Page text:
Browse by Month

Categories

Observing & Predicting

  • Minimum sea ice extent observed by satellites each September has decreased by 13.7 percent per decade since the late 1970s. The seven lowest extents all occurred since 2007.

  • The Oceanic Nino Index tracks the sea surface temperature in the east-central tropical Pacific Ocean. It is NOAA's primary indicator of the climate patterns known as El Niño and La Niña. 

  • Temperatures measured on land and at sea for more than a century show that Earth's globally averaged surface temperature is experiencing a long-term warming trend.

  • Human activities, mainly burning fossil fuels, are increasing the concentration of carbon dioxide in our atmosphere, amplifying the natural greenhouse effect.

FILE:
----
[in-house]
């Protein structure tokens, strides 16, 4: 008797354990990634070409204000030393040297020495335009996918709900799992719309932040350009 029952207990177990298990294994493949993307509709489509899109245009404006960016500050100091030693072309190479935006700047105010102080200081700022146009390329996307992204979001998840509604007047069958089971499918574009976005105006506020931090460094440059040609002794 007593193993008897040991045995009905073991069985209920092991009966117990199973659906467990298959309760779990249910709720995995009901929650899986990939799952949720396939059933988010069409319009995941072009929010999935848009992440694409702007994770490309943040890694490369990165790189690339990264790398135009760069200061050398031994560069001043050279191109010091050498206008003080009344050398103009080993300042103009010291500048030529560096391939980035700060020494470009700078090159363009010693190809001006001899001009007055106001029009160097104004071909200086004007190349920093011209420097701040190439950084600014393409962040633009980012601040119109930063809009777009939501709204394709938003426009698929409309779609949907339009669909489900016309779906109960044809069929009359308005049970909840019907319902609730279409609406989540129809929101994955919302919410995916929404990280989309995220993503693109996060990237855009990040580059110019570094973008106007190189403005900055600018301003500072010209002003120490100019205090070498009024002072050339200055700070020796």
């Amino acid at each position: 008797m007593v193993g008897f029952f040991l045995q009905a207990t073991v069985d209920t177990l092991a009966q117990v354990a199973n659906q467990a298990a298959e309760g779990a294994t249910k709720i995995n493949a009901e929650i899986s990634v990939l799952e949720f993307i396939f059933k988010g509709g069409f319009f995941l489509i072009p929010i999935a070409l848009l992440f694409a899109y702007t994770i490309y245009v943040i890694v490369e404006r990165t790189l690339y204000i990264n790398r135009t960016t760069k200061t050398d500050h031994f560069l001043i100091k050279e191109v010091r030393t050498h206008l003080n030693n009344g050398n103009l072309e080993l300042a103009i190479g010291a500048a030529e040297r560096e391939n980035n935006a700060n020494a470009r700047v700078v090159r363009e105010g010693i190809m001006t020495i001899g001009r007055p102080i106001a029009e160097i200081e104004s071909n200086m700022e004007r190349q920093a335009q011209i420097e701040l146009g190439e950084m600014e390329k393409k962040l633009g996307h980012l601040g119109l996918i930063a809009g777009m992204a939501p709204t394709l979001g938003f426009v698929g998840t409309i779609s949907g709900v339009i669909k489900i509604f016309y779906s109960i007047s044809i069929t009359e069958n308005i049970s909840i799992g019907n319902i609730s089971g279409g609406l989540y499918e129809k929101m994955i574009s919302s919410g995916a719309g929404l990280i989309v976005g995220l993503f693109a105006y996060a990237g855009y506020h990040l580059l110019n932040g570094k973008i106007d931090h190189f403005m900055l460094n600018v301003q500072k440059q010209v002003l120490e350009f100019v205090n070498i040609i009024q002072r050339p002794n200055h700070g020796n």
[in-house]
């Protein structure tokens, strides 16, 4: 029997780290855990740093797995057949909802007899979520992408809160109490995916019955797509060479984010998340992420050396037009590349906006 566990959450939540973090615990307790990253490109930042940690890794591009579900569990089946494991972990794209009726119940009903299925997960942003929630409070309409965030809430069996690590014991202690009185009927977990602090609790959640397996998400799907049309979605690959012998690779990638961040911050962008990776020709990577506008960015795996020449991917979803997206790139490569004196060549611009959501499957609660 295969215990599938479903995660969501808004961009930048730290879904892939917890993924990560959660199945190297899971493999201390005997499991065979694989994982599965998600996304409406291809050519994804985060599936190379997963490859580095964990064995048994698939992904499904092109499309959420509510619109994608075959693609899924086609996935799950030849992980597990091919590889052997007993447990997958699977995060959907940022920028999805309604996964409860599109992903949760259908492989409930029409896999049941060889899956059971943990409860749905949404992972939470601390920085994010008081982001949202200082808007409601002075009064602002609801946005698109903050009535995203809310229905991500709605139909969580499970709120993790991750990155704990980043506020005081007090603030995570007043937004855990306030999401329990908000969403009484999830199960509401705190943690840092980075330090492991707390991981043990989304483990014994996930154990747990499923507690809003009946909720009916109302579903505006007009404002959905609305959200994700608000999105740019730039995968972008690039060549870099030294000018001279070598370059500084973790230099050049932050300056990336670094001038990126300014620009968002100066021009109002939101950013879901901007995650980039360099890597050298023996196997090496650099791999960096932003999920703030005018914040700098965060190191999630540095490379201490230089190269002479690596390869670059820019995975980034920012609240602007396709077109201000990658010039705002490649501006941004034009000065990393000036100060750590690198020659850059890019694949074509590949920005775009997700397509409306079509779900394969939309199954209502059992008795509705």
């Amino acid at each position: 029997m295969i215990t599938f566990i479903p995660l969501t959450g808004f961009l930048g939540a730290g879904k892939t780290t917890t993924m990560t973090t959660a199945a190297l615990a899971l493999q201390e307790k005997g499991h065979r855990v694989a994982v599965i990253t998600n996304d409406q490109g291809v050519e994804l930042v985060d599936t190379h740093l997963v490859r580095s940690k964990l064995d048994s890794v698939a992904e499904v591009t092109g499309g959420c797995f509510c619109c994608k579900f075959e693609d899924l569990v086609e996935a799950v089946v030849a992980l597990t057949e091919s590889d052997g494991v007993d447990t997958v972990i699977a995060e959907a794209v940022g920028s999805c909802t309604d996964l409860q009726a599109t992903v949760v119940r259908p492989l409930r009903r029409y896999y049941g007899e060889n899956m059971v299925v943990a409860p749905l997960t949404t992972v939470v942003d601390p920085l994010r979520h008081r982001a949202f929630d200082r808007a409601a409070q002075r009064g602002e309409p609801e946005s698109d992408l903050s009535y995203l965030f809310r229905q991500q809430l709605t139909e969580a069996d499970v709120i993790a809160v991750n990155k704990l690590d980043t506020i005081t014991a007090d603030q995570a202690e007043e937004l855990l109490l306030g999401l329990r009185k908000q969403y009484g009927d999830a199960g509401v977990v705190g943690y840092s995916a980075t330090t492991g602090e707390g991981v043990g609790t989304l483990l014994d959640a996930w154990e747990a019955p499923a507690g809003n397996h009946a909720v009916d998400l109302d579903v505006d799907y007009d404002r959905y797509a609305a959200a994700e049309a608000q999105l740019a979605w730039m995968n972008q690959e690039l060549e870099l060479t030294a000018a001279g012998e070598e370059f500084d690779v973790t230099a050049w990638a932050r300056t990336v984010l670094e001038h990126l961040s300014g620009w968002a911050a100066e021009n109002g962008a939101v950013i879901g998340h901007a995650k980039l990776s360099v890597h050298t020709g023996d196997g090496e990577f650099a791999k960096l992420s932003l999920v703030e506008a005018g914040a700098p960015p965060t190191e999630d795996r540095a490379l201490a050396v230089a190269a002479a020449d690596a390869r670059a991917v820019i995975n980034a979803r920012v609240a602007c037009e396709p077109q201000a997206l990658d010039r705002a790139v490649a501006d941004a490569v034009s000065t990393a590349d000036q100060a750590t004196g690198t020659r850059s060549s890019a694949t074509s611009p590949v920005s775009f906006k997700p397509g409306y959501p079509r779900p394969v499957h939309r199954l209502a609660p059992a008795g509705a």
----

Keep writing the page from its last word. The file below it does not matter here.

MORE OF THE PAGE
•  The Sun is the main source of power for the Earth's climate machine. Space-based measurements, begun in 1978, indicate Earth receives an average of 1,361 W/m<sup>2</sup> of incoming sunlight, and the amount varies by about one-tenth of a percent over the course of the 11-year solar cycle. 

  • Flooding in Cedar Rapids, Iowa

    In NOAA's version of CSI, Marty Hoerling leads a group of climate and weather researchers who investigate killer climate patterns—heat waves, tornadoes, and floods—to figure out what may have triggered them.

Pages